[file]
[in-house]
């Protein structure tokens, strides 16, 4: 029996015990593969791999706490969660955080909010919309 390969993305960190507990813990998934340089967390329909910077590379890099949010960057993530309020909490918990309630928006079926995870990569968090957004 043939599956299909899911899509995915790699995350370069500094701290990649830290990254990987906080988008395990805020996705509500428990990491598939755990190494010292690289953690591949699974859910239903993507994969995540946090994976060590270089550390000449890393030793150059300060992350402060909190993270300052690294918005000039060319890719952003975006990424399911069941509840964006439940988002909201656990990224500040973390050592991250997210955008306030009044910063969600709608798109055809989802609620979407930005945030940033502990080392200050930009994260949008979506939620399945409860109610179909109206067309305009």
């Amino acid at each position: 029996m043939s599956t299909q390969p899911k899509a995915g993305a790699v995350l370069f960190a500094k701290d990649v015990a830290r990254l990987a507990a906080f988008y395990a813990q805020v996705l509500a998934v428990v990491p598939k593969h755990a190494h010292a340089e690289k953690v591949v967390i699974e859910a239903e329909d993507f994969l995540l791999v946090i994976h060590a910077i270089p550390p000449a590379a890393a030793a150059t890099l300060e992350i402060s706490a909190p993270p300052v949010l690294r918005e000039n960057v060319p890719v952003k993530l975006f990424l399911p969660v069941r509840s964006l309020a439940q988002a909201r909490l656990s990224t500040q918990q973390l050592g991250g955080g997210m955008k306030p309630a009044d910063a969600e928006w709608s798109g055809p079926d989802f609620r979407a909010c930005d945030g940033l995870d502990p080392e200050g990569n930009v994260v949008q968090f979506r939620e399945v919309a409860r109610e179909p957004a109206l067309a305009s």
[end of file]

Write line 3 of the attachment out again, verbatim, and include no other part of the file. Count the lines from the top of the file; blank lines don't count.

């Amino acid at each position: 029996m043939s599956t299909q390969p899911k899509a995915g993305a790699v995350l370069f960190a500094k701290d990649v015990a830290r990254l990987a507990a906080f988008y395990a813990q805020v996705l509500a998934v428990v990491p598939k593969h755990a190494h010292a340089e690289k953690v591949v967390i699974e859910a239903e329909d993507f994969l995540l791999v946090i994976h060590a910077i270089p550390p000449a590379a890393a030793a150059t890099l300060e992350i402060s706490a909190p993270p300052v949010l690294r918005e000039n960057v060319p890719v952003k993530l975006f990424l399911p969660v069941r509840s964006l309020a439940q988002a909201r909490l656990s990224t500040q918990q973390l050592g991250g955080g997210m955008k306030p309630a009044d910063a969600e928006w709608s798109g055809p079926d989802f609620r979407a909010c930005d945030g940033l995870d502990p080392e200050g990569n930009v994260v949008q968090f979506r939620e399945v919309a409860r109610e179909p957004a109206l067309a305009s």